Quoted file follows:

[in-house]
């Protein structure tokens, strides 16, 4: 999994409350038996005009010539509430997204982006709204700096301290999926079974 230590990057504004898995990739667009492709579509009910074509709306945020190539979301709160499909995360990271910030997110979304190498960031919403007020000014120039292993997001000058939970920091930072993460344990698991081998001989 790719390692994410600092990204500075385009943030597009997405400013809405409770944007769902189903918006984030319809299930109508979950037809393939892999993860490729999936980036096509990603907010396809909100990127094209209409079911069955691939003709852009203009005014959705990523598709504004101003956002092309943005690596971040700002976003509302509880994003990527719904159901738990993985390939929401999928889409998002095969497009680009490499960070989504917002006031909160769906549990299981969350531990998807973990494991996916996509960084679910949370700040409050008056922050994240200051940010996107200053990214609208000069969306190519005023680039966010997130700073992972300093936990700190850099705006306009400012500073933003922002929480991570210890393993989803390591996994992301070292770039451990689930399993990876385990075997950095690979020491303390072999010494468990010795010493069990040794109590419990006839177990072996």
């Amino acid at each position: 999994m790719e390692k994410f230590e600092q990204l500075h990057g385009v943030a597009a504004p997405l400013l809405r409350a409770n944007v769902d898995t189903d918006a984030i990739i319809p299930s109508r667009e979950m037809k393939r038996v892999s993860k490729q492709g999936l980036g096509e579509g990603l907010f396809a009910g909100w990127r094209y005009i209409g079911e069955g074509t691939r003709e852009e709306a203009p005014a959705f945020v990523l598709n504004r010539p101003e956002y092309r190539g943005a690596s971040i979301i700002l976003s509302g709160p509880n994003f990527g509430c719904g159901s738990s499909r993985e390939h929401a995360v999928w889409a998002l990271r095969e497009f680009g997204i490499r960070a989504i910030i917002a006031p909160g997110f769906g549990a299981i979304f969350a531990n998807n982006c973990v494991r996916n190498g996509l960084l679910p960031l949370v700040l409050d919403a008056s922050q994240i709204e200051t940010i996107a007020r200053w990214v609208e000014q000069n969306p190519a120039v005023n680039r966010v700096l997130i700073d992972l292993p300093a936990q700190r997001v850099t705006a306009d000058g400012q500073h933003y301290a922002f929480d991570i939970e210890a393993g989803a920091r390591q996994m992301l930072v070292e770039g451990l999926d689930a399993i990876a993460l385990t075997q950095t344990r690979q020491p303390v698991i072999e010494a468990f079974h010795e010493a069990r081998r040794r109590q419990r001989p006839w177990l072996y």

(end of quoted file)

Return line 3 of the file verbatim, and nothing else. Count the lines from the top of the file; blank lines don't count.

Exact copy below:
């Amino acid at each position: 999994m790719e390692k994410f230590e600092q990204l500075h990057g385009v943030a597009a504004p997405l400013l809405r409350a409770n944007v769902d898995t189903d918006a984030i990739i319809p299930s109508r667009e979950m037809k393939r038996v892999s993860k490729q492709g999936l980036g096509e579509g990603l907010f396809a009910g909100w990127r094209y005009i209409g079911e069955g074509t691939r003709e852009e709306a203009p005014a959705f945020v990523l598709n504004r010539p101003e956002y092309r190539g943005a690596s971040i979301i700002l976003s509302g709160p509880n994003f990527g509430c719904g159901s738990s499909r993985e390939h929401a995360v999928w889409a998002l990271r095969e497009f680009g997204i490499r960070a989504i910030i917002a006031p909160g997110f769906g549990a299981i979304f969350a531990n998807n982006c973990v494991r996916n190498g996509l960084l679910p960031l949370v700040l409050d919403a008056s922050q994240i709204e200051t940010i996107a007020r200053w990214v609208e000014q000069n969306p190519a120039v005023n680039r966010v700096l997130i700073d992972l292993p300093a936990q700190r997001v850099t705006a306009d000058g400012q500073h933003y301290a922002f929480d991570i939970e210890a393993g989803a920091r390591q996994m992301l930072v070292e770039g451990l999926d689930a399993i990876a993460l385990t075997q950095t344990r690979q020491p303390v698991i072999e010494a468990f079974h010795e010493a069990r081998r040794r109590q419990r001989p006839w177990l072996y």